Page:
(UPDATED) As there is not just one exact way how to correctly strike a tennis ball in order to win and as there are quite big overall margins in tennis, one can find quite some diversity in the ways how players hit their strokes. The best of the best are then (besides their personal idiosyncrasies) very similar in the crucial/decisive stroke reference points (often not being even exactly aware of them in detail), which are, unfortunately, mainly in regards of the follow through, also not exactly well known to many coaches and educators. As a result of this, many educational tennis publications, as well as coaching advice given to players, have often included and still include quite a few ill-conceived myths, which can be very misleading and cause significant limitations in the development of the players as well as lead to serious injuries. In general, players, coaches and observers of the game have often difficulties to understand the very significant difference between the active (crucial/decisive) stroke portion, which ends with “follow through 1”, and its passive (relaxation) portion starting with “follow through 2”, which can, unlike the active portion, have major differences from player to player. This misunderstanding leads to the situation that players are often being advised and programmed based on the reference points in the relaxation phase of the strokes (=follow through 2) and are thus often missing on the crucial/decisive reference points in the active stroke portion, mainly around and after the impact. This results in the unfortunate situation that many players are developing wrong images of the ideal strokes in their minds and are using these images as the underlying guidance for their stroke production. With this being done for years, often since their tennis beginnings, scores of players have this misleading guidance really hard-wired in their motoric programs and later changes are then very complicated.
One of the most misleading tennis instructions is the imperative suggestion to lead the racket after the impact across to the non-dominant leg (left with the right-handed player) in the follow through of the service motion. At the below-shown photos of Gael Monfils (*1986 / FRA), who belongs to very good servers, the key elements of the active portion of the stroke can be seen at frames #4 and #5 (follow through 1). It’s here where Gael fulfills the crucial reference points for a great service (Service 3.0 based on TENNIS 3.0 benchmark) while, as it seems, almost perfectly applying the TENNIS 3.0 CODE – mainly its crucial element, the biggest possible distance of the elbow from the core of the body. The frame #6 then shows the relaxation portion of the service motion (follow through 2). Should Gael focus and program his serving motion primarily in order to reach the finish shown at frame #6, he would be not able to reach perfection in the crucial active portion of the service motion as shown at #4 and #5. The relaxation portion of the service motion as shown at #6 happens naturally and can have quite a few varieties from player to player. Players who strongly focus at (while keeping the image of) coming/finishing across tend to have significant deficiencies in the pronation as well as with the optimal body energy integration/unloading into the stroke. The best servers, in contrary, focus at the optimal use of almost all the available energy in the action shown at #4 and #5 (long axis pronation with helix elements).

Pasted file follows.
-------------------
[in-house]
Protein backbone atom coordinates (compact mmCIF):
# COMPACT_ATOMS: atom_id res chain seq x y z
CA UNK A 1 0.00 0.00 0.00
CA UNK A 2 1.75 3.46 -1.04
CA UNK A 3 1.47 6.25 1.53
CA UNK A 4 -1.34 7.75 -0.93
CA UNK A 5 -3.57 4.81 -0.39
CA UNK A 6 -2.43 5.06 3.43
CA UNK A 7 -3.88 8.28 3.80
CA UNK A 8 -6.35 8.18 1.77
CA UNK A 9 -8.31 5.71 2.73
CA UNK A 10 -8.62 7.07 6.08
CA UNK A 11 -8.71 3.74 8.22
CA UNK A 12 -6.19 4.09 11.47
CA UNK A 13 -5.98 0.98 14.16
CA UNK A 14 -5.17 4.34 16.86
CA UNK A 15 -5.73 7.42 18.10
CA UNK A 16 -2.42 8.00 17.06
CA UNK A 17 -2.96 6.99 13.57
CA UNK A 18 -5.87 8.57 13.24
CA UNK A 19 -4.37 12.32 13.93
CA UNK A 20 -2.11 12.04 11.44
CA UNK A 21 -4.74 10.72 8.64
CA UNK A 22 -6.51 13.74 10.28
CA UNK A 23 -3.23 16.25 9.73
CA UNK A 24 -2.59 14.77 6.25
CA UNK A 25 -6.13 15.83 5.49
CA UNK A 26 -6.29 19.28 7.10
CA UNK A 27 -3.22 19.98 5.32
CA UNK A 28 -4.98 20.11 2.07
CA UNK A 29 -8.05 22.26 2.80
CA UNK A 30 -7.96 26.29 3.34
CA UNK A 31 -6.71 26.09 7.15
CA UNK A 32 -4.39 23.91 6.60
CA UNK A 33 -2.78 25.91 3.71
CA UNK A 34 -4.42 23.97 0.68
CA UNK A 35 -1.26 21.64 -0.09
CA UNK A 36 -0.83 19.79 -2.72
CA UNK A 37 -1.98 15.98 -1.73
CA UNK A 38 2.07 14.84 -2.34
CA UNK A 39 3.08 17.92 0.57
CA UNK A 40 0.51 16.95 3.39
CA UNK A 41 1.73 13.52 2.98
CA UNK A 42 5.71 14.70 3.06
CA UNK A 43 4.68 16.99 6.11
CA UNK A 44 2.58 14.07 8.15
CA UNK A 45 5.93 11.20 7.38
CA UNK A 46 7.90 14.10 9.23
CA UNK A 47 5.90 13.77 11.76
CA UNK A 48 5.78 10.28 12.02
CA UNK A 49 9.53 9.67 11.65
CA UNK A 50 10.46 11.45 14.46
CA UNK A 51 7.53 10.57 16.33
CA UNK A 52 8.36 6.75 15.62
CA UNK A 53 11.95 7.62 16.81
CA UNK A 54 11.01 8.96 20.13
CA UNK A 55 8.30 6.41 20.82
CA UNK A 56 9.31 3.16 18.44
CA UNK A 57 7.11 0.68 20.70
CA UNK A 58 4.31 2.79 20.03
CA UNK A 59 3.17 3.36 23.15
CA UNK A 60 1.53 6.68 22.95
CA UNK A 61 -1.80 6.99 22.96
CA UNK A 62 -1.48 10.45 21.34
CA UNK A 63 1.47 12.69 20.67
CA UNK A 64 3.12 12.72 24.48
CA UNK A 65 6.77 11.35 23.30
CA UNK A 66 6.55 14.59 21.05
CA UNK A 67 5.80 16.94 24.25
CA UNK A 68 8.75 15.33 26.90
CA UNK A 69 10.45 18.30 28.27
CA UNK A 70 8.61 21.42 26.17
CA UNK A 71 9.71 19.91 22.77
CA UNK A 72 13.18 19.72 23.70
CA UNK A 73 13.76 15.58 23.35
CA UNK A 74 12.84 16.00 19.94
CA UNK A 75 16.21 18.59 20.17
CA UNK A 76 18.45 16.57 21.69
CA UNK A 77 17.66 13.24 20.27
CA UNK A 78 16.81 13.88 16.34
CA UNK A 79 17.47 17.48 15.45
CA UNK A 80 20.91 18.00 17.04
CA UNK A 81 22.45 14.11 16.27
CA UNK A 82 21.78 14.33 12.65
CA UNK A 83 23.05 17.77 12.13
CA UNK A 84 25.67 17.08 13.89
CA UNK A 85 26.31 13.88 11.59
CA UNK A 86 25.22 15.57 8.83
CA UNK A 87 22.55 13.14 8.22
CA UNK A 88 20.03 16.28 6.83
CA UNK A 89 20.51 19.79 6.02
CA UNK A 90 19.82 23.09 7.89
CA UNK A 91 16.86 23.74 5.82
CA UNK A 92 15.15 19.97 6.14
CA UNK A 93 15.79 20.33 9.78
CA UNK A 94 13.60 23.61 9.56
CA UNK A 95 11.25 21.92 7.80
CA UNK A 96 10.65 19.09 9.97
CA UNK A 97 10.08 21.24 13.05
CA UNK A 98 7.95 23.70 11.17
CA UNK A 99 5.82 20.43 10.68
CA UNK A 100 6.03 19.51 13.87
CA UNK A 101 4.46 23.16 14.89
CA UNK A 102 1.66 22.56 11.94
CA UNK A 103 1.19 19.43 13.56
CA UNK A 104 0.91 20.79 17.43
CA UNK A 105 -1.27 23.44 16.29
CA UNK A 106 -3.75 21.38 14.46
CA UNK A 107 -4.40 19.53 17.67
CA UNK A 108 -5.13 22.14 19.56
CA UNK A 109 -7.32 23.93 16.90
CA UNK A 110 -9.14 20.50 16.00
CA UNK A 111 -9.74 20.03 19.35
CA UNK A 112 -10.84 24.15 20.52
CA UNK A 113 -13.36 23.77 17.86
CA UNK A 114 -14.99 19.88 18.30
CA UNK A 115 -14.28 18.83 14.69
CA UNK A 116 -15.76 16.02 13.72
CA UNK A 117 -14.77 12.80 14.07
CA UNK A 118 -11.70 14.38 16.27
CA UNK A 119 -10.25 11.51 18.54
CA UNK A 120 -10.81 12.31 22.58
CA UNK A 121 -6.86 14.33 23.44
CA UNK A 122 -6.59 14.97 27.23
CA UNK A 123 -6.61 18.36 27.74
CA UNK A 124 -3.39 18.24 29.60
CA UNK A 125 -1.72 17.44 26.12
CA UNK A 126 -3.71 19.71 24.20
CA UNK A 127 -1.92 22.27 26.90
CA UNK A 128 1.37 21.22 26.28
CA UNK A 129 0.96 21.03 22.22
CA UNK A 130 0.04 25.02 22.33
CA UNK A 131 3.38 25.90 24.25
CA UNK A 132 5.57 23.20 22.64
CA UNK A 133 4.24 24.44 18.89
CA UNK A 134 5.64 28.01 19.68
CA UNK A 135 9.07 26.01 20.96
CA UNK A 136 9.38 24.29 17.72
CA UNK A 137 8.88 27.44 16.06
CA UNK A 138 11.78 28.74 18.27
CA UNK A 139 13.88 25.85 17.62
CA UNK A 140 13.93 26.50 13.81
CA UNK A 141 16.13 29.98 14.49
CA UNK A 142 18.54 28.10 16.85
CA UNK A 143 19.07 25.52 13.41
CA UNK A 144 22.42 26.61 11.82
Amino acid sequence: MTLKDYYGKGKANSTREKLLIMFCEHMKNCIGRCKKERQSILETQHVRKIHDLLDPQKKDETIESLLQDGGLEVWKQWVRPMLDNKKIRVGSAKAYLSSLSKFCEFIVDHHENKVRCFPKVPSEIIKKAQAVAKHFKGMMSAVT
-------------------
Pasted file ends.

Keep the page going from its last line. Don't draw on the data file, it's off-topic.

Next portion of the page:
In a similar way, on the further below photo of my former client Sloane Stephens (*1993 / USA), who I have had the opportunity to help with her service and groundstrokes back in 2010 and 2011, the clear application of the TENNIS 3.0 CODE leading to the optimal body energy integration into the service is visible as well. Also, the winner of 22 Grand Slams, Steffi Graf (*1969 / GER) can be seen further below in an almost identical fashion. From these photos is clear that they both are focusing at the proper pronation on the dominant side (right for right-handed players) of the body with a well-timed full-body energy integration/unloading into the stroke. The entire available energy then needs to be spent to the highest possible degree on the dominant side of the body.
Even further below are photos of some of the most dominant servers of the recent tennis history Boris Becker (*1967 / GER), Ivo Karlovic (*1979 / CRO), Samantha Stosur (*1984 / USA), Serena Wiliams (*1981 / USA), Roger Federer (*1981 / SUI) together with the players of the younger generation Garbine Muguruza (*1993 / ESP) & Borna Coric (*1996 / CRO) – here, all can be seen with a clear focus on the racket action at the dominant (right) side of the body during the follow through 1 (=active portion of the follow through).
Last but not least, on the bottom can be seen a photo of a senior player Jörg (65+ / SUI) who started with tennis late and is still able to quite well fulfill the Service 3.0 requirements.
Gael Monfils (86* / FRA) – 1st service 3.0 in the match – 1 of 6 – start/toss in a relaxed pinpoint stance – 2014 US.Open – New York / USA
This article covers just certain aspects of the tennis service technique. More detailed information about the efficient service technique and about the technique of the above-mentioned, as well as of the other dominant players of the past 20+ years, is available upon request at drmgb11(at)gmail.com.
Photos (1998-2016) and text (2016-18) copyright by Dr. Martin G. Baroch. Any further use of the text & photos with the written permission of the author/copyright owner only!!!